“Above all, running has challenged me to push myself harder, further, and to places I never dreamed I would or could“
The power of one moment, one person, or one decision can never be underestimated. London Midnight Runners captain Dana Shockman is a walking (or should I say, running) example of how a series of small, ordinary events can completely change a life. If you’re looking for inspiration you can end your search here: Dana’s story will impress you, motivate you, and have you itching to put your shoes on and hit the road.
Her story starts ordinarily enough: girl moves to new city, meets a runner, runs a 5k. That was 2012. Fast-forward a mere 7 years and that first 5k in gym shorts has turned into a whopping 10 marathons and one 100km ultra.
“I had moved to Washington DC after college and joined a few sports leagues as a way to stay active and meet people. An older friend I met through a soccer supporters club did half marathons and encouraged me to give running a try.”
Apparently that’s all the convincing she needed, so Dana found a 5k on July 4th and started training.
And while you might think that a seemingly “natural” runner like Dana would have taken to running like fish to water, she will be quick to correct you.
“I had no idea what I was doing- I went out way too hard at the beginning and had to stop and walk a few times near the end.”
Contrary to what you might expect, Dana did not jump into the running world with both feet right away. “I thought I would just run a local 5k here and there and that would be it. I never expected running to become such a big part of my life”.
The proverbial “runner’s high” kept her coming back though, and gradually those 5ks started turning into 10ks, half marathons and finally marathons. There was only one problem- she was doing it all alone.
“I was/can be a pretty reserved-quiet person. When I started running, I literally knew 1 person who was a “runner”. So I just tried to figure it out on my own, trial and error, a lot of guessing. I didn’t know there were running groups or clubs. The ones I did see, I never felt confident enough or good enough to join- there was a massive fear of judgment/rejection because I wasn’t in runner shape or fast. So I just went at it alone.”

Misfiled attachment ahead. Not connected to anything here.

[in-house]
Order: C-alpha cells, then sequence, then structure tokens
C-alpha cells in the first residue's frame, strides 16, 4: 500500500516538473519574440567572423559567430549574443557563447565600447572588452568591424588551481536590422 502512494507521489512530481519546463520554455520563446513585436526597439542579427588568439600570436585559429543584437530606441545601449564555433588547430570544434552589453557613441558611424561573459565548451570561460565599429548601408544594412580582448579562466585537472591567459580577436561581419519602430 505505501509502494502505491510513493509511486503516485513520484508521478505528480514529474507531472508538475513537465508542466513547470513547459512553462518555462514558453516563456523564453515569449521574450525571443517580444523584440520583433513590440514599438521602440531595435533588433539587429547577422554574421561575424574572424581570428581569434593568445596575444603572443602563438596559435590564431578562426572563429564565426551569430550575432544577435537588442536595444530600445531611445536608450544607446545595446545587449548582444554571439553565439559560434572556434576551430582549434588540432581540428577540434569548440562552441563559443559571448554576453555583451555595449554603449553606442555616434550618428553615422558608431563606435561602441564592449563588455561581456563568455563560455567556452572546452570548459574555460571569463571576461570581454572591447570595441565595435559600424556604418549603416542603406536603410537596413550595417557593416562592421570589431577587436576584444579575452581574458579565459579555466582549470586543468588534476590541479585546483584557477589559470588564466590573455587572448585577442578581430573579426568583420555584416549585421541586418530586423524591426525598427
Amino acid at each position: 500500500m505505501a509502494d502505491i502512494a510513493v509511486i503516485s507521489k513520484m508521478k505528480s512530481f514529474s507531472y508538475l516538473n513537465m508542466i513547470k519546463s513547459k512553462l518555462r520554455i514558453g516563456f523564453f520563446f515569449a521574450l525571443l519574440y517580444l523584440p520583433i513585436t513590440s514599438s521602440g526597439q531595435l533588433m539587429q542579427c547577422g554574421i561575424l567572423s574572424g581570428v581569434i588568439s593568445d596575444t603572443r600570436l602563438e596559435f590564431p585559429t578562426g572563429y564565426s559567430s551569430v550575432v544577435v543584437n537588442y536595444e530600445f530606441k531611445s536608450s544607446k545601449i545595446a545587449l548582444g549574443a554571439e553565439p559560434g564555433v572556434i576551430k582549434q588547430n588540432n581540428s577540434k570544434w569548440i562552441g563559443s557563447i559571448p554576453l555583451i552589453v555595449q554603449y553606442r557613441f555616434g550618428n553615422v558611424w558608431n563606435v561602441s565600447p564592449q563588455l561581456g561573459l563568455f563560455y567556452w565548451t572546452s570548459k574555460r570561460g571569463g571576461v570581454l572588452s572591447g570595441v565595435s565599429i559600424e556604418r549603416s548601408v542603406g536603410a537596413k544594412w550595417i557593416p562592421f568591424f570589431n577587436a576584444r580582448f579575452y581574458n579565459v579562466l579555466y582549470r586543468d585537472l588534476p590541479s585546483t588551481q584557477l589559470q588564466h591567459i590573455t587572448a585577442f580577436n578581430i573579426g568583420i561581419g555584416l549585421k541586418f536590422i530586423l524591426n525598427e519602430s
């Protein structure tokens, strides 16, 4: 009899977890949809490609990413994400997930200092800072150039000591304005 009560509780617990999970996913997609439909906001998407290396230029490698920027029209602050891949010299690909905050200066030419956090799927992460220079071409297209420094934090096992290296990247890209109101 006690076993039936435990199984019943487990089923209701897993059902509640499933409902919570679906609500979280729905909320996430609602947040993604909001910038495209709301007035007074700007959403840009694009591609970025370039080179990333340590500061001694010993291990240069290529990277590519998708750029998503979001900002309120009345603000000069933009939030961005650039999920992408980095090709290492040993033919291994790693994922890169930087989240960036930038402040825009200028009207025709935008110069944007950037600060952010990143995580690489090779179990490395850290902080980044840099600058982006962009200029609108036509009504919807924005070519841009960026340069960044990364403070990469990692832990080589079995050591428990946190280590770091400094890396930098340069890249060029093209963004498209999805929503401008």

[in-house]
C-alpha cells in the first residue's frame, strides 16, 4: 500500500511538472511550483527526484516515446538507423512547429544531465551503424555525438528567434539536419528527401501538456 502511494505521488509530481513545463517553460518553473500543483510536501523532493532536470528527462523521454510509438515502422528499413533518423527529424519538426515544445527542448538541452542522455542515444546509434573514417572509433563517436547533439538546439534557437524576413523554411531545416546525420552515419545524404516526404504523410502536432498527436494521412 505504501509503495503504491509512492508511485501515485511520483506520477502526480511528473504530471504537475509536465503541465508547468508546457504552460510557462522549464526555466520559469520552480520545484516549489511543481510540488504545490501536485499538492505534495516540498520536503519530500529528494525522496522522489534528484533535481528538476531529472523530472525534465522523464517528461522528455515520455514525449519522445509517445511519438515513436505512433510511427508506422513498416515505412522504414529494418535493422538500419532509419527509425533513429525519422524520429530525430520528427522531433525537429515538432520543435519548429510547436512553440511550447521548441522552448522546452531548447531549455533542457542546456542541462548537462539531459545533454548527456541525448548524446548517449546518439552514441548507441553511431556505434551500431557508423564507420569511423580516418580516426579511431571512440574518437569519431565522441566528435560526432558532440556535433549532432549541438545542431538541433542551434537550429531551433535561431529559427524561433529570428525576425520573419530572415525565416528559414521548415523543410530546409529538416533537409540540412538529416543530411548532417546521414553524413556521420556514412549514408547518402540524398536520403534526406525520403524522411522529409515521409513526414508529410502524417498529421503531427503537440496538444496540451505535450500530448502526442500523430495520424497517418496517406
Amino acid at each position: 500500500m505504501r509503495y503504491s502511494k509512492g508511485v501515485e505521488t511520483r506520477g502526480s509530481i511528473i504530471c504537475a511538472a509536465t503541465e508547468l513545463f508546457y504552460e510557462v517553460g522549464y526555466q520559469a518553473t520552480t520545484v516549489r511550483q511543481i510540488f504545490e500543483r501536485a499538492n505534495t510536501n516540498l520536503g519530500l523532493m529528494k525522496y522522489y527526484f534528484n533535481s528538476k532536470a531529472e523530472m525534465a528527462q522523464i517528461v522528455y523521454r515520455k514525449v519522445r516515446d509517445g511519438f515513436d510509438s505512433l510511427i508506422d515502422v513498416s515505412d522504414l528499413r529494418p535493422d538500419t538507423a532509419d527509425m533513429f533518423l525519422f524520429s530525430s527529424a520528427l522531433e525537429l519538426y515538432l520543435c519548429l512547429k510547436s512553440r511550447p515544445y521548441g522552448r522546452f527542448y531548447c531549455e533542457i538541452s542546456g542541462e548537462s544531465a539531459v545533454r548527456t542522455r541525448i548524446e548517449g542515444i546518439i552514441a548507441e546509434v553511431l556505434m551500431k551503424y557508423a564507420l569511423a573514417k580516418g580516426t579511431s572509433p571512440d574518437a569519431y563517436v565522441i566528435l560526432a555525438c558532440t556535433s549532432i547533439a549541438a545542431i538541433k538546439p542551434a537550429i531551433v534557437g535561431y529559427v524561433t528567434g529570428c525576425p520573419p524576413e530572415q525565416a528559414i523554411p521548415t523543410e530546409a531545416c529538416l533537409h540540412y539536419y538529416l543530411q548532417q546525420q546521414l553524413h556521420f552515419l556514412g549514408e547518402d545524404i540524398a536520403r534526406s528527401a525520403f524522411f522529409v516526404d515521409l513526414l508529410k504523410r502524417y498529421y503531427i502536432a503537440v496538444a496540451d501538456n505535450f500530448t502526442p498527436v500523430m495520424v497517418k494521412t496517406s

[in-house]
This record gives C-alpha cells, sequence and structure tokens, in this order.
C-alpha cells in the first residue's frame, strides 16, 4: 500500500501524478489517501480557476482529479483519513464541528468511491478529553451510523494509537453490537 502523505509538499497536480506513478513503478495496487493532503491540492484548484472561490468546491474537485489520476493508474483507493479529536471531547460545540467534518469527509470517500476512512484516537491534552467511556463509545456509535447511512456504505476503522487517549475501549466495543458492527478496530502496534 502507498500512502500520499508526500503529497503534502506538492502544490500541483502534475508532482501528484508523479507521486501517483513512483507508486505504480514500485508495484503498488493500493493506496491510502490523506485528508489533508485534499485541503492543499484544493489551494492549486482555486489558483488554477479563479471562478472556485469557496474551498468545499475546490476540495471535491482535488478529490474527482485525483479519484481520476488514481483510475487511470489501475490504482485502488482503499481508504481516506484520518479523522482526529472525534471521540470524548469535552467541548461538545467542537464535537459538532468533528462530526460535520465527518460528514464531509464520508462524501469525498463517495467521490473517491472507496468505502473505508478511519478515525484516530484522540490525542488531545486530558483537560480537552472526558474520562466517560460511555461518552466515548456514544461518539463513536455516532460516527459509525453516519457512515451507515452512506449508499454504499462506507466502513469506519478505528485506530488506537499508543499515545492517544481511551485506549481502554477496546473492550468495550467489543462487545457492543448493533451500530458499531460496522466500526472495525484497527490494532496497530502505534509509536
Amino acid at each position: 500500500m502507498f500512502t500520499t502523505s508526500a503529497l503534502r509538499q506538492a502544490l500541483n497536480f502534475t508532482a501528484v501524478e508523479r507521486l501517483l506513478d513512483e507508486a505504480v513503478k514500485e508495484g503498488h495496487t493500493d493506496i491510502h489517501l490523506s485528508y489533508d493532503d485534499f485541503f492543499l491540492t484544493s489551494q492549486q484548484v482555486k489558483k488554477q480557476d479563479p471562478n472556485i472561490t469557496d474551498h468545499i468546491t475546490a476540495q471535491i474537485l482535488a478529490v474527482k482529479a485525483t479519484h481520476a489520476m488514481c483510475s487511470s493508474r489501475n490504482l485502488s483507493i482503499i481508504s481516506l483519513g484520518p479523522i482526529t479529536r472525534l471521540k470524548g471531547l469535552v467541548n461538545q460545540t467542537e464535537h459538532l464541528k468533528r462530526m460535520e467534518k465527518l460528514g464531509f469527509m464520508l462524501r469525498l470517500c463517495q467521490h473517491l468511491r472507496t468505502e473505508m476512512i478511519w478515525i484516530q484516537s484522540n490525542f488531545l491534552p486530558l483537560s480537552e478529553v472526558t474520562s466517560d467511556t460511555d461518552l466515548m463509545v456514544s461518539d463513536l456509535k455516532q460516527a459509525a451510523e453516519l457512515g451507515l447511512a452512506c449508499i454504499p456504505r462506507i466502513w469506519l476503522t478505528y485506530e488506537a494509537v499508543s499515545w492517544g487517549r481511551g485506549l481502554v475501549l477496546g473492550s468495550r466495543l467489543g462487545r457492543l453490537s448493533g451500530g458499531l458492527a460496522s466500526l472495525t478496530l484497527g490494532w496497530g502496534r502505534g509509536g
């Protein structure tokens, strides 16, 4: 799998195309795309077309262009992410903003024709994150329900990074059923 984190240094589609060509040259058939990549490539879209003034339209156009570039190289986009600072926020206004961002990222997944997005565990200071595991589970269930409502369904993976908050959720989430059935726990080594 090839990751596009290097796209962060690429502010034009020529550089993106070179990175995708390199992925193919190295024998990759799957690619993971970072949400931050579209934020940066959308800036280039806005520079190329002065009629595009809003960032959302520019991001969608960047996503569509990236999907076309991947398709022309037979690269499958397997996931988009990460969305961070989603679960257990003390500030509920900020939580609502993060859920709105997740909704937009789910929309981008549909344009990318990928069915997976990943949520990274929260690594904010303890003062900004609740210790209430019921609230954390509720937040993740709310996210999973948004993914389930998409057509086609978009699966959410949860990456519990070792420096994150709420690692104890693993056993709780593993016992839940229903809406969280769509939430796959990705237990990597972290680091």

This sense of loneliness and lack of confidence followed her when she moved to San Francisco and finally London, England. But enough was enough.
“After a year of it alone and struggling to find meaningful friendships - I gave myself a January ultimatum - FIND RUNNING FRIENDS.”
This ultimatum is what lead Dana to push herself out of her comfort zone and go to meet a group of strangers at Angel Station for a Sunday morning long run.
“To be honest, I have no idea how Midnight Runners came up as the one I picked (I googled & searched on Facebook). I had a long training run to do for an upcoming marathon and saw they had a Sunday Long Run group that week. They were meeting at Angel station (10 minutes from my flat) and it was free, so I thought- WHY NOT? What’s the worst that happens- they are strange/unfriendly and I just don’t go again.”
That, of course, could not have been further from the truth. Dana ended up having the most amazing run with a group of people who have now become lifelong friends.
From the outside Dana makes running look easy, but the sport has not been without its challenges. She describes the 100 km ultramarathon she completed in July 2018 as the biggest beast she has ever faced. The course took her 13 hours, 24 minutes and 37 seconds to complete and was just as much a mental and emotional test as physical. With blood on her knee and tears in her eyes, Dana crossed the finish line completely exhausted yet elated...she had completed a physical feat that few people could ever conceive of doing, and got perhaps the most epic finish line photo of all time.
And while most of us would spend the next month lying on the couch after such an incredible accomplishment, that of course, is not Dana’s style. She was out at the London Midnight Runners bootcamp run just a few days later.
Aside from the physical challenges that come with training for and completing multiple marathons and one ultramarathon, her most recent struggle has been dealing with Amenorrhea.
“It’s an ever growing issue with female athletes, something I had heard of before but dealt with silently for 3 years. It was only until recently, after working with my running coach, did I decided to come out about it while I seek a “treatment” plan to correct it.”
With the help of her coach, Dana is looking at a revised training plan that is lower in mileage that will reduce the stress on her body and allow her systems to return to normal again. Of course, her biggest concern is how this will affect her relationship with running, but she understands the importance of having a regular cycle for female athletes, and stresses the fact that her health always needs to come first.